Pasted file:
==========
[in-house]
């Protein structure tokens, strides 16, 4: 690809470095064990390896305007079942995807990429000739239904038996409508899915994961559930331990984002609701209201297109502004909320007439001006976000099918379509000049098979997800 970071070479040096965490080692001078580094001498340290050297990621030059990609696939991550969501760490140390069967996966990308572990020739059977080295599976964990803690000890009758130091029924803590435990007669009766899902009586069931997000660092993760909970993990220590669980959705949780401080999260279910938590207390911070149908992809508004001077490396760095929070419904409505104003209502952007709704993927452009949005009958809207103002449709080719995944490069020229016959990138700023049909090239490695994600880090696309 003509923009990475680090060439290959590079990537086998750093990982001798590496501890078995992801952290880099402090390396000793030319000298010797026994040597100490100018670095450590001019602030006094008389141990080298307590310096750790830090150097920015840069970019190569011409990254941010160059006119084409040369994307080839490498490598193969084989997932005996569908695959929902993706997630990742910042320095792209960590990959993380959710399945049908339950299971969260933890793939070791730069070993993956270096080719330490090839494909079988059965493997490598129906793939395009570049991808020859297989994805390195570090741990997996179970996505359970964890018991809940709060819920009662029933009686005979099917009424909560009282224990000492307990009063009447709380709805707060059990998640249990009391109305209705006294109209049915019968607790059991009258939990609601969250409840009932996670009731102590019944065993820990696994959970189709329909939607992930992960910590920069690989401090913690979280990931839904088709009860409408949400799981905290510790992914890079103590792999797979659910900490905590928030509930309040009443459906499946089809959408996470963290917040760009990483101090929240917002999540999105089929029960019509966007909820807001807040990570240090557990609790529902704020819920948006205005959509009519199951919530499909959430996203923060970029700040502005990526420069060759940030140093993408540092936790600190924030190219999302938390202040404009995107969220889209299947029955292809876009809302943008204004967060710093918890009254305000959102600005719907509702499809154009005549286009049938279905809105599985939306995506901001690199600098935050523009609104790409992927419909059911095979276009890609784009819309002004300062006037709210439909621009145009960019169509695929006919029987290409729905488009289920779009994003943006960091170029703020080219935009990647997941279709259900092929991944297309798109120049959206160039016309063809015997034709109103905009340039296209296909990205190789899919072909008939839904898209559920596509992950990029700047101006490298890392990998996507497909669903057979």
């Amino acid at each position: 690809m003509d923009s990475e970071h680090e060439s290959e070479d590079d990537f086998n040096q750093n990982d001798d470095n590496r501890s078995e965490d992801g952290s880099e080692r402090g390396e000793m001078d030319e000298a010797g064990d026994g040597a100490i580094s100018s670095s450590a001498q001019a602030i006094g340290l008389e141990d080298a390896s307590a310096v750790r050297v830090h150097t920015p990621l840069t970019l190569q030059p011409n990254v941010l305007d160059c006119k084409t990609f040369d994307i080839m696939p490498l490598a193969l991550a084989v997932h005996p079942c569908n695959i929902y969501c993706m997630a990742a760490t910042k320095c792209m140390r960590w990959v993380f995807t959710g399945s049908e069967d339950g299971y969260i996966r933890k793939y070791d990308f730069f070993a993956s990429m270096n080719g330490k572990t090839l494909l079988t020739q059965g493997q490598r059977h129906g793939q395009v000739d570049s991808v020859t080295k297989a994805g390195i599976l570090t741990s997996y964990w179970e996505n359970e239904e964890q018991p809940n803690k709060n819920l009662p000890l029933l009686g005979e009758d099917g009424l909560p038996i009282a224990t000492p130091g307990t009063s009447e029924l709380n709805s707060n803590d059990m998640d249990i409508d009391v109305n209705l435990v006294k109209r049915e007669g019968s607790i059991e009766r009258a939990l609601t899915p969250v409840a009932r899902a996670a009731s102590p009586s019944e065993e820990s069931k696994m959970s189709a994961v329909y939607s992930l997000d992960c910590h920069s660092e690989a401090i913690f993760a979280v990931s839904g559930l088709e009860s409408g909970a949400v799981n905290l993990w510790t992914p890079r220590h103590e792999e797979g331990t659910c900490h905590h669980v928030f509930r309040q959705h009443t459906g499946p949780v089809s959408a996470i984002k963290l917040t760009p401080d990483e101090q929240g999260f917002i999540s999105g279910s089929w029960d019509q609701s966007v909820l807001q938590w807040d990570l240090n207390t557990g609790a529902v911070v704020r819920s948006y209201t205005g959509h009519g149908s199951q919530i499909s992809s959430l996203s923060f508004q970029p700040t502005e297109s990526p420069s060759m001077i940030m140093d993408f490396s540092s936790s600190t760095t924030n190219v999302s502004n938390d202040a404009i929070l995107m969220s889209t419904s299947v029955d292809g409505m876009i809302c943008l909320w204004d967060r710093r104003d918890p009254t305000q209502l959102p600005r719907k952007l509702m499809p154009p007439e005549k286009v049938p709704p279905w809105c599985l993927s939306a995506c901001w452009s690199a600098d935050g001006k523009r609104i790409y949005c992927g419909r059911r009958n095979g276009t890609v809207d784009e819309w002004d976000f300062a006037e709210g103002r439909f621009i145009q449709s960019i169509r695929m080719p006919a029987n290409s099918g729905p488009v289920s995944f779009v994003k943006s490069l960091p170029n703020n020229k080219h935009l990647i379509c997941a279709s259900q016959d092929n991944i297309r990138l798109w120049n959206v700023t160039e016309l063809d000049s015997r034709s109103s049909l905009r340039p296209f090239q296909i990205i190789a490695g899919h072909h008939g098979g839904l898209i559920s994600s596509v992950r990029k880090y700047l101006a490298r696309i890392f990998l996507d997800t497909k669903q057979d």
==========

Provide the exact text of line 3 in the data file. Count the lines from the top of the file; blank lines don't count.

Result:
């Amino acid at each position: 690809m003509d923009s990475e970071h680090e060439s290959e070479d590079d990537f086998n040096q750093n990982d001798d470095n590496r501890s078995e965490d992801g952290s880099e080692r402090g390396e000793m001078d030319e000298a010797g064990d026994g040597a100490i580094s100018s670095s450590a001498q001019a602030i006094g340290l008389e141990d080298a390896s307590a310096v750790r050297v830090h150097t920015p990621l840069t970019l190569q030059p011409n990254v941010l305007d160059c006119k084409t990609f040369d994307i080839m696939p490498l490598a193969l991550a084989v997932h005996p079942c569908n695959i929902y969501c993706m997630a990742a760490t910042k320095c792209m140390r960590w990959v993380f995807t959710g399945s049908e069967d339950g299971y969260i996966r933890k793939y070791d990308f730069f070993a993956s990429m270096n080719g330490k572990t090839l494909l079988t020739q059965g493997q490598r059977h129906g793939q395009v000739d570049s991808v020859t080295k297989a994805g390195i599976l570090t741990s997996y964990w179970e996505n359970e239904e964890q018991p809940n803690k709060n819920l009662p000890l029933l009686g005979e009758d099917g009424l909560p038996i009282a224990t000492p130091g307990t009063s009447e029924l709380n709805s707060n803590d059990m998640d249990i409508d009391v109305n209705l435990v006294k109209r049915e007669g019968s607790i059991e009766r009258a939990l609601t899915p969250v409840a009932r899902a996670a009731s102590p009586s019944e065993e820990s069931k696994m959970s189709a994961v329909y939607s992930l997000d992960c910590h920069s660092e690989a401090i913690f993760a979280v990931s839904g559930l088709e009860s409408g909970a949400v799981n905290l993990w510790t992914p890079r220590h103590e792999e797979g331990t659910c900490h905590h669980v928030f509930r309040q959705h009443t459906g499946p949780v089809s959408a996470i984002k963290l917040t760009p401080d990483e101090q929240g999260f917002i999540s999105g279910s089929w029960d019509q609701s966007v909820l807001q938590w807040d990570l240090n207390t557990g609790a529902v911070v704020r819920s948006y209201t205005g959509h009519g149908s199951q919530i499909s992809s959430l996203s923060f508004q970029p700040t502005e297109s990526p420069s060759m001077i940030m140093d993408f490396s540092s936790s600190t760095t924030n190219v999302s502004n938390d202040a404009i929070l995107m969220s889209t419904s299947v029955d292809g409505m876009i809302c943008l909320w204004d967060r710093r104003d918890p009254t305000q209502l959102p600005r719907k952007l509702m499809p154009p007439e005549k286009v049938p709704p279905w809105c599985l993927s939306a995506c901001w452009s690199a600098d935050g001006k523009r609104i790409y949005c992927g419909r059911r009958n095979g276009t890609v809207d784009e819309w002004d976000f300062a006037e709210g103002r439909f621009i145009q449709s960019i169509r695929m080719p006919a029987n290409s099918g729905p488009v289920s995944f779009v994003k943006s490069l960091p170029n703020n020229k080219h935009l990647i379509c997941a279709s259900q016959d092929n991944i297309r990138l798109w120049n959206v700023t160039e016309l063809d000049s015997r034709s109103s049909l905009r340039p296209f090239q296909i990205i190789a490695g899919h072909h008939g098979g839904l898209i559920s994600s596509v992950r990029k880090y700047l101006a490298r696309i890392f990998l996507d997800t497909k669903q057979d």